In terms of space, the Hyundai Tucson on this new N3 platform excels. It’s a C-segment car, but it offers a lot more space for occupants and luggage than one might expect. The rear bench is exceptionally comfortable for the class.

The Tucson’s noticably larger than its predecessor and the layered dashboard and its many storage compartments help create more usable room in this space.

The ambient lighting and displays here are impressive, but no longer as stand-out in 2024 where many manufacturers are offering similar items in less expensive vehicles.

Boot space is truly where the new Tucson excels. 582L are available even with 5 occupants in tow. This is very impressive considering you even get a full-sized spare tyre. I think there’s no arguing that it’s a very practical SUV despite looking like it’s design-centric on the outside.


The move towards smaller turbocharged petrol engines has finally been embraced as the norm in Malaysia as evidenced by strong sales of 1.5L turbo Hondas. With the Tucson Max spec, you get a 1.6L turbo mated to a 7-speed dual-clutch transmission – all made in-house by Hyundai. It’s a very smooth, efficient and torquey powertrain and puts the similar-on-paper Proton 1.5L TGDI+DCT unit to shame in those metrics. 0-100km/h takes just 8.8 seconds thanks to the 177 horsepower and 265Nm of torque that gets sent to the front wheels. Creeping in traffic is also pretty good too – almost as smooth as a modern CVT or conventional automatic gearbox.

In terms of comfort and dynamism, the Tucson shows a lot of improvement over its predecessor and feels a lot more sophisticated than some of its rivals. It feels pretty close to its main European rival in terms of refinement too. A very satisfying car to be behind the wheel of, for sure. For a family-oriented SUV, the Tucson scores very well in meeting and exceeding expectations.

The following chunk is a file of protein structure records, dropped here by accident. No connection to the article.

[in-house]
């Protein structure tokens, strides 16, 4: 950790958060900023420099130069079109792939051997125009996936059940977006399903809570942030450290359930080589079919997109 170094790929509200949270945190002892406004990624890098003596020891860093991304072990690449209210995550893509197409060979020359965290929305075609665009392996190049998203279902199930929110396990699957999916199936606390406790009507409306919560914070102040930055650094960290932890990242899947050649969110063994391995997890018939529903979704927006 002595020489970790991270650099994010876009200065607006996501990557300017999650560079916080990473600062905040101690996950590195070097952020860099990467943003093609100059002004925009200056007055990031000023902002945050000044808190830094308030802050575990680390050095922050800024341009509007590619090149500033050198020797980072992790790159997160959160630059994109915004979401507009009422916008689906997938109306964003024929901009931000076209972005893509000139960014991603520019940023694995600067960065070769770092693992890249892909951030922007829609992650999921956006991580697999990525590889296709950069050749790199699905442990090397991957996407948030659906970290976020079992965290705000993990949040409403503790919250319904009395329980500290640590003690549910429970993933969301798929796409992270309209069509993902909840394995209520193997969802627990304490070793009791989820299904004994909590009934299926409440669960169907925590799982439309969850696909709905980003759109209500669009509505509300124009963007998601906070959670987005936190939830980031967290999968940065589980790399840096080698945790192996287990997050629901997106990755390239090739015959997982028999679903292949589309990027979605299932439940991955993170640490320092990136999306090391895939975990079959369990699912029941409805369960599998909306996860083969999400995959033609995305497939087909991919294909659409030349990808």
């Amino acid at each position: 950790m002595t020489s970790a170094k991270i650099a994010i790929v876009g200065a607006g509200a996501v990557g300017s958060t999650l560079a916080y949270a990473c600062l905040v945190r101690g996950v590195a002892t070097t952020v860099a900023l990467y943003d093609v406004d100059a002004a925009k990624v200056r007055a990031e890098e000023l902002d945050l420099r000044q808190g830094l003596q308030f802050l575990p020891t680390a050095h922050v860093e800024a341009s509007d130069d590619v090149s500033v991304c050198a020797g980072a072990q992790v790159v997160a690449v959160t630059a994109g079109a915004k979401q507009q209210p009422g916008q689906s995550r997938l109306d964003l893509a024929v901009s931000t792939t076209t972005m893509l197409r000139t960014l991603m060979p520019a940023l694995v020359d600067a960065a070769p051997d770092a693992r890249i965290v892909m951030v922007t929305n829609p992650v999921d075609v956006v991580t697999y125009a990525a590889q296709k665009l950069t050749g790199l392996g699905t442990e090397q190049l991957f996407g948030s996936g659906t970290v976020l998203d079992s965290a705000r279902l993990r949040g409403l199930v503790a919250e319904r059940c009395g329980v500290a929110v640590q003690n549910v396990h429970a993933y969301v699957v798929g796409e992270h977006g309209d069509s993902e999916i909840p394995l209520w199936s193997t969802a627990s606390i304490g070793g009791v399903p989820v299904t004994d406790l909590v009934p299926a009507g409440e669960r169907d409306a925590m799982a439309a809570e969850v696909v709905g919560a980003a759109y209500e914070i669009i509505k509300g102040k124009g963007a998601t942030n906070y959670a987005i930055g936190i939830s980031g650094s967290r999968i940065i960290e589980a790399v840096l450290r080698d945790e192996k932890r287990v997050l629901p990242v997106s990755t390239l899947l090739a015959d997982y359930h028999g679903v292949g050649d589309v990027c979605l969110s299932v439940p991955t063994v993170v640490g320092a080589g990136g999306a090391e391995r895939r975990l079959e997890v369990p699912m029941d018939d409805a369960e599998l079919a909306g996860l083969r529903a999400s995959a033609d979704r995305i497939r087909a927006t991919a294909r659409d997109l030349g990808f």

Value is always a tough one for Korean cars. When they were in their Golden era in Malaysia, they were all priced way below market expectation and over-delivered on equipment. In the last decade, their pricing was much closer to their Japanese rivals and we immediately saw a reluctance to adopt en masse despite the huge improvement in quality and equipment. With this generation, the products are have definitely exceeded the direct competition in many metrics and the design and branding is genuinely impressive.

The pricing, however has also now pretty high and looking at the brochure, it’s unlikely many will be attracted to the lower tier variants of the Tucson. RM195,888 is close to what the CX-5 Turbo and CR-V Hybrid are asking and both of those cars are locally-assembled, so I don’t think the Tucson 1.6T Max is overpriced at all considering it’s fully-imported from South Korea. It just doesn’t have a very special powertrain in comparison to those cars. For whatever reason, Hyundai’s resale value in Malaysia still hasn’t quite matched the Japanese, so this has to be part of the value consideration for any consumer.

That being said, if you’re looking for something left field that can match and in some cases exceed its competition, the new Tucson makes more financial sense than a Forester and is a better product than the aging X-Trail.

2023 Hyundai Tucson 1.6T Max Specification

Engine: Inline 4, 16-Valve, DOHC, Petrol Turbocharged
Capacity: 1598cc
Gearbox: 7-speed Dual Clutch Automatic
Max power: 177 hp @ 5500rpm
Max torque: 265Nm @ 1500rpm
Top Speed: 201km/h
0-100 km/h: 8.8 seconds
Price: RM195,888

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Written work on @subhashtag on instagram. Autophiles Malaysia on Youtube.